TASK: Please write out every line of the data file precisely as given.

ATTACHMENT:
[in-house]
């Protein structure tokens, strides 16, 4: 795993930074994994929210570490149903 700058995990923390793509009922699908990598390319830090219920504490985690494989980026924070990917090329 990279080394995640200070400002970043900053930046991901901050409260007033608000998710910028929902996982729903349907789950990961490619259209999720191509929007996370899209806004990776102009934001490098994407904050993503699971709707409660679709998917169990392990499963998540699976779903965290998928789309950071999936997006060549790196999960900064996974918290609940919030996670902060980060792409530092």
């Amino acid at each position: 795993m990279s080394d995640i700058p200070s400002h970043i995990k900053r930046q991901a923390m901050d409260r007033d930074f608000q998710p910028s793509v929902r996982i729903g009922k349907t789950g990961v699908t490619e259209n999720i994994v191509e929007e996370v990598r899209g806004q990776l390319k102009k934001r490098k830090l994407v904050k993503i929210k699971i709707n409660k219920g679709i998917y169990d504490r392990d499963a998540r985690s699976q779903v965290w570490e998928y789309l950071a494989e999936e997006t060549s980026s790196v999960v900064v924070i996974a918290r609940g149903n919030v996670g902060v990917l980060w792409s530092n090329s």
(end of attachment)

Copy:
[in-house]
């Protein structure tokens, strides 16, 4: 795993930074994994929210570490149903 700058995990923390793509009922699908990598390319830090219920504490985690494989980026924070990917090329 990279080394995640200070400002970043900053930046991901901050409260007033608000998710910028929902996982729903349907789950990961490619259209999720191509929007996370899209806004990776102009934001490098994407904050993503699971709707409660679709998917169990392990499963998540699976779903965290998928789309950071999936997006060549790196999960900064996974918290609940919030996670902060980060792409530092």
């Amino acid at each position: 795993m990279s080394d995640i700058p200070s400002h970043i995990k900053r930046q991901a923390m901050d409260r007033d930074f608000q998710p910028s793509v929902r996982i729903g009922k349907t789950g990961v699908t490619e259209n999720i994994v191509e929007e996370v990598r899209g806004q990776l390319k102009k934001r490098k830090l994407v904050k993503i929210k699971i709707n409660k219920g679709i998917y169990d504490r392990d499963a998540r985690s699976q779903v965290w570490e998928y789309l950071a494989e999936e997006t060549s980026s790196v999960v900064v924070i996974a918290r609940g149903n919030v996670g902060v990917l980060w792409s530092n090329s």